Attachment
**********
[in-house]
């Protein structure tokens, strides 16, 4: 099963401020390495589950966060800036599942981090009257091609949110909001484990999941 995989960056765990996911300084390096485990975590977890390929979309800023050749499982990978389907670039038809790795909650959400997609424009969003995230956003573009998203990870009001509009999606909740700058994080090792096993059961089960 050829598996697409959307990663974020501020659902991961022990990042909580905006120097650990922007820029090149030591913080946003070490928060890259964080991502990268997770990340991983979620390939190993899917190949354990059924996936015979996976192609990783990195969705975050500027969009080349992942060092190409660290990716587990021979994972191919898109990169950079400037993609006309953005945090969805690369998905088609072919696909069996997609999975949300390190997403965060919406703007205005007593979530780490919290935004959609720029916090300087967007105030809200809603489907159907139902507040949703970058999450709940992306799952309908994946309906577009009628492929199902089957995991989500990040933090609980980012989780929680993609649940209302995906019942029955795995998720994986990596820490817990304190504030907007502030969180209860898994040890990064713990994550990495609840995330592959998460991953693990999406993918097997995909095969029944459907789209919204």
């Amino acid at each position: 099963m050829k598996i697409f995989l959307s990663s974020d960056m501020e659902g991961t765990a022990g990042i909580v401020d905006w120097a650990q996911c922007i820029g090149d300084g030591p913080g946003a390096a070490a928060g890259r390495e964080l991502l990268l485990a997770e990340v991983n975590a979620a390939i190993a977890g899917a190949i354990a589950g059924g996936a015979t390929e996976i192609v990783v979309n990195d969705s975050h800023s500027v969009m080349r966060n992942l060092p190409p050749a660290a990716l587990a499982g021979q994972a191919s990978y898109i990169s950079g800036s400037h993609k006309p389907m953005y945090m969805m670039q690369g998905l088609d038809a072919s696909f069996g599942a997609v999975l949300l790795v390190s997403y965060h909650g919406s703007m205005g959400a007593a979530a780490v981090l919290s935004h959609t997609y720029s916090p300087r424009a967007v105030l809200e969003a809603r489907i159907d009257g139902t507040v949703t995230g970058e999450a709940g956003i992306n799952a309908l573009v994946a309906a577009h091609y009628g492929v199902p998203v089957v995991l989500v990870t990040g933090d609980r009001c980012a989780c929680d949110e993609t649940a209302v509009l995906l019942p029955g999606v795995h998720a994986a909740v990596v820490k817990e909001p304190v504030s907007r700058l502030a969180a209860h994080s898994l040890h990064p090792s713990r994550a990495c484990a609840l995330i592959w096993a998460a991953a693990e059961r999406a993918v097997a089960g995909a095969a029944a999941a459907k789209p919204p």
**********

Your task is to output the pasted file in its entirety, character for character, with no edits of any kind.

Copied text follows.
[in-house]
């Protein structure tokens, strides 16, 4: 099963401020390495589950966060800036599942981090009257091609949110909001484990999941 995989960056765990996911300084390096485990975590977890390929979309800023050749499982990978389907670039038809790795909650959400997609424009969003995230956003573009998203990870009001509009999606909740700058994080090792096993059961089960 050829598996697409959307990663974020501020659902991961022990990042909580905006120097650990922007820029090149030591913080946003070490928060890259964080991502990268997770990340991983979620390939190993899917190949354990059924996936015979996976192609990783990195969705975050500027969009080349992942060092190409660290990716587990021979994972191919898109990169950079400037993609006309953005945090969805690369998905088609072919696909069996997609999975949300390190997403965060919406703007205005007593979530780490919290935004959609720029916090300087967007105030809200809603489907159907139902507040949703970058999450709940992306799952309908994946309906577009009628492929199902089957995991989500990040933090609980980012989780929680993609649940209302995906019942029955795995998720994986990596820490817990304190504030907007502030969180209860898994040890990064713990994550990495609840995330592959998460991953693990999406993918097997995909095969029944459907789209919204």
């Amino acid at each position: 099963m050829k598996i697409f995989l959307s990663s974020d960056m501020e659902g991961t765990a022990g990042i909580v401020d905006w120097a650990q996911c922007i820029g090149d300084g030591p913080g946003a390096a070490a928060g890259r390495e964080l991502l990268l485990a997770e990340v991983n975590a979620a390939i190993a977890g899917a190949i354990a589950g059924g996936a015979t390929e996976i192609v990783v979309n990195d969705s975050h800023s500027v969009m080349r966060n992942l060092p190409p050749a660290a990716l587990a499982g021979q994972a191919s990978y898109i990169s950079g800036s400037h993609k006309p389907m953005y945090m969805m670039q690369g998905l088609d038809a072919s696909f069996g599942a997609v999975l949300l790795v390190s997403y965060h909650g919406s703007m205005g959400a007593a979530a780490v981090l919290s935004h959609t997609y720029s916090p300087r424009a967007v105030l809200e969003a809603r489907i159907d009257g139902t507040v949703t995230g970058e999450a709940g956003i992306n799952a309908l573009v994946a309906a577009h091609y009628g492929v199902p998203v089957v995991l989500v990870t990040g933090d609980r009001c980012a989780c929680d949110e993609t649940a209302v509009l995906l019942p029955g999606v795995h998720a994986a909740v990596v820490k817990e909001p304190v504030s907007r700058l502030a969180a209860h994080s898994l040890h990064p090792s713990r994550a990495c484990a609840l995330i592959w096993a998460a991953a693990e059961r999406a993918v097997a089960g995909a095969a029944a999941a459907k789209p919204p």